Reading: Ulysses (James Joyce)
Listening: Lofi Hip Hop Radio (YouTube)
Now I’m sitting in a train car, the locomotive sputtering toward New York City along rough, icy stretches of track. My laptop keys vibrate beneath my fingertips as the train shivers on. It’s admittedly a tad difficult to concentrate. However, I can’t help but reflect over my last two days in “Chi-town” as the Midwest, with its familiar customs and voices, gives way to the Eastern United States with each passing mile (a place I haven’t known since infancy).
Saturday morning through the afternoon was spent diligently enough, with me writing and Sarah performing site maintenance and various photography tasks (downloading, uploading, editing, etc.) As Bowie said, we wanted to “stay in and get things done.” Until dusk, anyways. As the sun descended we climbed the metro stairs to meet an old friend (and to make a new one).
Early for our rendezvous, Sarah and I wandered into O’Leary’s Public House for a quick pint. Low-hanging Chandeliers and an oak interior suffused the pub with an innate feeling of warmth while the presence of Christmas wreathes and other seasonal knickknacks reminded us that the holiday season was still very much in effect. “Cheers!” Much to celebrate. The barkeep was even generous enough to wave $20 minimum on credit cart purchases (oops) as we departed. Good will still lingered here too, it seemed.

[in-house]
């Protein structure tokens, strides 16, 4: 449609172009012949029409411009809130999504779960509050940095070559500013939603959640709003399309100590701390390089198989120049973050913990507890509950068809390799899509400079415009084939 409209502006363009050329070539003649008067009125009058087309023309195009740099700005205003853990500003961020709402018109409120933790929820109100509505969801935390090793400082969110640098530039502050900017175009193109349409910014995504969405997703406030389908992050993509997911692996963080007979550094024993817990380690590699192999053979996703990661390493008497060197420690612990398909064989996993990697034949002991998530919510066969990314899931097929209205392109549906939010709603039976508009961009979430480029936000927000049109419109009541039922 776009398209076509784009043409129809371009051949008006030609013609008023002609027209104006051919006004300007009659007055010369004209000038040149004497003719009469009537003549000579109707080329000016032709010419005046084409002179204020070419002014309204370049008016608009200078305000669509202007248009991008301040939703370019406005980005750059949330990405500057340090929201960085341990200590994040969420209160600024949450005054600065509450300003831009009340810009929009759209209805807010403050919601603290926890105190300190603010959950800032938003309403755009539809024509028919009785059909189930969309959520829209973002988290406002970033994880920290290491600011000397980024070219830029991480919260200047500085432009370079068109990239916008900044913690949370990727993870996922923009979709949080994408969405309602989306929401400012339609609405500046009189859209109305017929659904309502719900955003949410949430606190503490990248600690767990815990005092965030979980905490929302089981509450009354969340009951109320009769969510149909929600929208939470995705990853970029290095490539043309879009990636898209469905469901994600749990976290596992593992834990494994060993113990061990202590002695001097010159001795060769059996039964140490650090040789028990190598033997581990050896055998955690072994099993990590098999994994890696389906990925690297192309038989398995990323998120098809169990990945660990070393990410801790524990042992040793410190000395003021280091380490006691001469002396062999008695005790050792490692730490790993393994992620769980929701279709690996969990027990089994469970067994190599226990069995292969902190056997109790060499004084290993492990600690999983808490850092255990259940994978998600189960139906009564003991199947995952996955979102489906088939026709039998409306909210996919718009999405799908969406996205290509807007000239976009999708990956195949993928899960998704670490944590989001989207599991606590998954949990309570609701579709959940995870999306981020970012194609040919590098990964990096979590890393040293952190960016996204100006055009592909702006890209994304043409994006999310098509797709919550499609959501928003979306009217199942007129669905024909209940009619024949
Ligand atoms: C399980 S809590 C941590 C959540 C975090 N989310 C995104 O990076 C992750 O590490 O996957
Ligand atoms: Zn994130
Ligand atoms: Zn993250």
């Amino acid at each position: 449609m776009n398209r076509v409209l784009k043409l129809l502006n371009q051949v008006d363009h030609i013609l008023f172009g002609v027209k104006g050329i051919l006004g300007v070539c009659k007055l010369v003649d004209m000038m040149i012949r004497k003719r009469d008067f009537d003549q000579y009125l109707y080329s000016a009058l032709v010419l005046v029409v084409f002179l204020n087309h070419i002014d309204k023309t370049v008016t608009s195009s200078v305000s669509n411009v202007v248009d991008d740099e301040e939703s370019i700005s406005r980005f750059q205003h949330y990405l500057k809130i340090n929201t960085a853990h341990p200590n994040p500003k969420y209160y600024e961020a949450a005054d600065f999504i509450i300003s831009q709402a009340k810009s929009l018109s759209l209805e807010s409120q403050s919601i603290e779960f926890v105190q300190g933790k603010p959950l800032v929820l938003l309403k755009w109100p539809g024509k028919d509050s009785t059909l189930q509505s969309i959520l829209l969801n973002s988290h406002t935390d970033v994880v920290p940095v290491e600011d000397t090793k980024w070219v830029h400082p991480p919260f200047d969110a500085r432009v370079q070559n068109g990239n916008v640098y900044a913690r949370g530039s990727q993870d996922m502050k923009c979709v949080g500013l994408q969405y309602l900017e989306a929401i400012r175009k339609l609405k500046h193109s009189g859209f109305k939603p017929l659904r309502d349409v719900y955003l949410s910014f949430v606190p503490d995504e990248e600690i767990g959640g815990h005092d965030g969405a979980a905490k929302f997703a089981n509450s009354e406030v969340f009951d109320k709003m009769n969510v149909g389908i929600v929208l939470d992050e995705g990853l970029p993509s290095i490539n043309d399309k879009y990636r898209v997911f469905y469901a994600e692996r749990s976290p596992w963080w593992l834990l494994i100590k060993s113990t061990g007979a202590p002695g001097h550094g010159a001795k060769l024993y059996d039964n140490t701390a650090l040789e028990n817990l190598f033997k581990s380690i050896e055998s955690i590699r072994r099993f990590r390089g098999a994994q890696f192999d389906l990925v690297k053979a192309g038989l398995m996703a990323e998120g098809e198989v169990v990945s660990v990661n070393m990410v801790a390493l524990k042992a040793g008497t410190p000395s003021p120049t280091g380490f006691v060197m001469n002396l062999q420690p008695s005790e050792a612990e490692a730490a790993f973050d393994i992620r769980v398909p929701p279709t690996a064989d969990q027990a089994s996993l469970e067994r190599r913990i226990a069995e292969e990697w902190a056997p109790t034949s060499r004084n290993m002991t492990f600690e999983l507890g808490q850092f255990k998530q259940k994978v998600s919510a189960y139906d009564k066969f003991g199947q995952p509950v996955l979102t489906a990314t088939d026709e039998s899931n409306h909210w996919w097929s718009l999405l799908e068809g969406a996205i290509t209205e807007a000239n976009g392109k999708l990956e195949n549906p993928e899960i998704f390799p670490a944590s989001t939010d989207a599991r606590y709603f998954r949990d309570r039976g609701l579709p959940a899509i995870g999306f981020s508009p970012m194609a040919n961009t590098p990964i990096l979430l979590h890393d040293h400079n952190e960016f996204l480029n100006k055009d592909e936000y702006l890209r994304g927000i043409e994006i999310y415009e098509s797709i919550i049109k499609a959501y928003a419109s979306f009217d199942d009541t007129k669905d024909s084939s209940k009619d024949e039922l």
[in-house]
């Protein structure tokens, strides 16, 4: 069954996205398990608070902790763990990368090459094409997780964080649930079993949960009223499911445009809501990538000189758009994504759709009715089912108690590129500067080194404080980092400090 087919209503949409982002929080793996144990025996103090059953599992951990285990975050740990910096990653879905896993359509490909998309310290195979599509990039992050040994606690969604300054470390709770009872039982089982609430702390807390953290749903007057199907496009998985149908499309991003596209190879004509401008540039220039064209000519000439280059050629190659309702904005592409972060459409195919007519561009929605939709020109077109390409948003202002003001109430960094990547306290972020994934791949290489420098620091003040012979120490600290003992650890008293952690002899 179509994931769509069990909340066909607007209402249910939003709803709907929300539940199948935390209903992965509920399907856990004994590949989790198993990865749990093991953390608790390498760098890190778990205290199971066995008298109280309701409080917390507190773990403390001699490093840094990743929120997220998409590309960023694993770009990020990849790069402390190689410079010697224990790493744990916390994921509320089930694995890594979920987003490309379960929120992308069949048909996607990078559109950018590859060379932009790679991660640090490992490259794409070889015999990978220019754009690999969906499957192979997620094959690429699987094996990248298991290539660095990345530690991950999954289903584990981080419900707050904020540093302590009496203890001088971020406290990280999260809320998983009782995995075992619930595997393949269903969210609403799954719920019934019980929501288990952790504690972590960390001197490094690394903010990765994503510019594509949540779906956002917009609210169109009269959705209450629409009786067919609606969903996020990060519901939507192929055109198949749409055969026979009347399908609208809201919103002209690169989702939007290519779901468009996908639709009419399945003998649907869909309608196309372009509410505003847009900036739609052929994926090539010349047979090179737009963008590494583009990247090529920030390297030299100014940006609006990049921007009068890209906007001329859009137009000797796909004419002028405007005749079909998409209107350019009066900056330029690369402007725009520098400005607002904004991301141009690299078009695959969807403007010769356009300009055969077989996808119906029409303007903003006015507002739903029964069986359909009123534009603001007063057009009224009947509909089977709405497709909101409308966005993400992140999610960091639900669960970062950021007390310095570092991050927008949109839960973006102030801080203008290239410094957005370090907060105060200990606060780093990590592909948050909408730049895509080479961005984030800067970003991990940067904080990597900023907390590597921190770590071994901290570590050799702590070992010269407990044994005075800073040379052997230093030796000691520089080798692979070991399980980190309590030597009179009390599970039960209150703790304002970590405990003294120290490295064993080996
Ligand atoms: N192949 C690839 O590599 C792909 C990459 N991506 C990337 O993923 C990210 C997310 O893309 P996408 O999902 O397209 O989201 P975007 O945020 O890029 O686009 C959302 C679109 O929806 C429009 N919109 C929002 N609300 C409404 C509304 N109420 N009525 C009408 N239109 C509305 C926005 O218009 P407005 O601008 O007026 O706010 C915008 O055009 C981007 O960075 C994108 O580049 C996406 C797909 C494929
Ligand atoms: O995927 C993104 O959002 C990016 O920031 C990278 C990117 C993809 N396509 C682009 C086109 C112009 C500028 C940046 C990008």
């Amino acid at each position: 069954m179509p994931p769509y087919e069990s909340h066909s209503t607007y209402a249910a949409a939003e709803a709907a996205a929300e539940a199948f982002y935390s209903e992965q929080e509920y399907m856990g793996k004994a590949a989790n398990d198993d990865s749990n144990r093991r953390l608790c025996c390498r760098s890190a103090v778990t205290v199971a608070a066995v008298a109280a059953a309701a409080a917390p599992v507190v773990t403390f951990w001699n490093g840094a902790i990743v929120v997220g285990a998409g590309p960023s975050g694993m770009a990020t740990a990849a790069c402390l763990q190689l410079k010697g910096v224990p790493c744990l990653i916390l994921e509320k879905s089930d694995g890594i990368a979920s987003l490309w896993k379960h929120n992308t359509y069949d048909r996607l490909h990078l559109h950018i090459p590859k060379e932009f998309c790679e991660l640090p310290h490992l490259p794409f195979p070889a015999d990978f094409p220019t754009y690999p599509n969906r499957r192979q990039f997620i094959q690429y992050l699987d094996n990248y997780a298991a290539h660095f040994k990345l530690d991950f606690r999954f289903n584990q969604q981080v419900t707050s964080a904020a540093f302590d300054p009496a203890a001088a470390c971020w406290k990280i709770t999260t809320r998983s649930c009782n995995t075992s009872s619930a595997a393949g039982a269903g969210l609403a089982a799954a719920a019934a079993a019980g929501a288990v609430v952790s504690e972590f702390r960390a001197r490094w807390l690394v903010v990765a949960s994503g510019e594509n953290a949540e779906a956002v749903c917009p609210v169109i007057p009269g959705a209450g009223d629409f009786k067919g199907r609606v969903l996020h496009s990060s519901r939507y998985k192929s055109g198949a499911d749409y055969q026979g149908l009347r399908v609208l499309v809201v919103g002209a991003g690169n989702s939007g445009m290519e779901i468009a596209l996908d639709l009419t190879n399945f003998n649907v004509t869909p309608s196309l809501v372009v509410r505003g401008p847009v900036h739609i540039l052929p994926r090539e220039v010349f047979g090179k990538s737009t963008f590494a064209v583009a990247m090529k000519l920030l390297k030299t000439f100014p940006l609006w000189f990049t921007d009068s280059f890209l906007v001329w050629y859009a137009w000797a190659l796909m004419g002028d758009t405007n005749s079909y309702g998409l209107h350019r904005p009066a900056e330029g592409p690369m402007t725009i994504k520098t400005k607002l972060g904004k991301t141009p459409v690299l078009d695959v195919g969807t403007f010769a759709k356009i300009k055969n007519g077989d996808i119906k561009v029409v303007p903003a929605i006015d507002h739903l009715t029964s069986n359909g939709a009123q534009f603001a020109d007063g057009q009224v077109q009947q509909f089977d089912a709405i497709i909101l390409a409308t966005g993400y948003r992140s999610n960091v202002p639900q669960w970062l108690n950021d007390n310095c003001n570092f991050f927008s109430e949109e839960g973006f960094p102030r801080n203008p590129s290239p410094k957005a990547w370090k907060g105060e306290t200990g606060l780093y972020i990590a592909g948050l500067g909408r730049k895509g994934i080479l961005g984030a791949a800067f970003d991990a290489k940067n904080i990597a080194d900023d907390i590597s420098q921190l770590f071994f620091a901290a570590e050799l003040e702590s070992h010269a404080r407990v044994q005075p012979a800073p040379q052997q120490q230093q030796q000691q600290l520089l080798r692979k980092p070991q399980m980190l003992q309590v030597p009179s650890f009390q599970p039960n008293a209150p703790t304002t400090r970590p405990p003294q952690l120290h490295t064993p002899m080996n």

From O’Leary’s it was a quick jaunt to our rendezvous point: The Wildfire Restaurant. Visiting the States from Zurich, Switzerland, my mom’s good friend Melinda (and ours’, duh) received us with drinks, appetizers, and introductions. We had the fine opportunity to reconnect, or in Sarah’s case, meet Melinda’s friends and family. This only seemed appropriate, as Melinda had parlayed and partied with many of our close friends just this past New Year’s Eve. I remember admiring her tact in the face of such hooliganism… Though our gathering was bitterly brief, I have a feeling we’ll cross paths later this year. Especially if she jingles more of those heavenly Swiss chocolate coins our way (the currency of the gods, I swear).
Leaving Melinda to enjoy a family dinner, Sarah and I attempted to enter an establishment called The Blind Dragon. Locked. (Turns out we weren’t really at the entrance). Oh well, what’s next door? The appropriately named FOUND bar. Sleek marble bar-tops and a shimmering assortment of fine booze left us equal parts dazzled and dehydrated. Happy hour priced cocktails with upscale descriptions seemed a good bet. A few gilded barstools down, another patron chimed: “So where all are you going?” She’d overheard our chatter with the barkeep, and with earnest we elaborated. Adrienne, a transplant from Michigan, had nothing but kind words and encouragement regarding our excursion. Soon, we were discussing the real estate market, regional politics, and our shared awe at the religiosity of Big Ten Football. Adrienne was kind enough to buy us another round and we clinked glasses and cracked jokes until our growling stomachs inevitably intervened. Reinforcing our prior inclinations towards a corner shop called Al’s Italian Beef, Adrienne wished us luck on our journey (for full experiences and stomachs alike).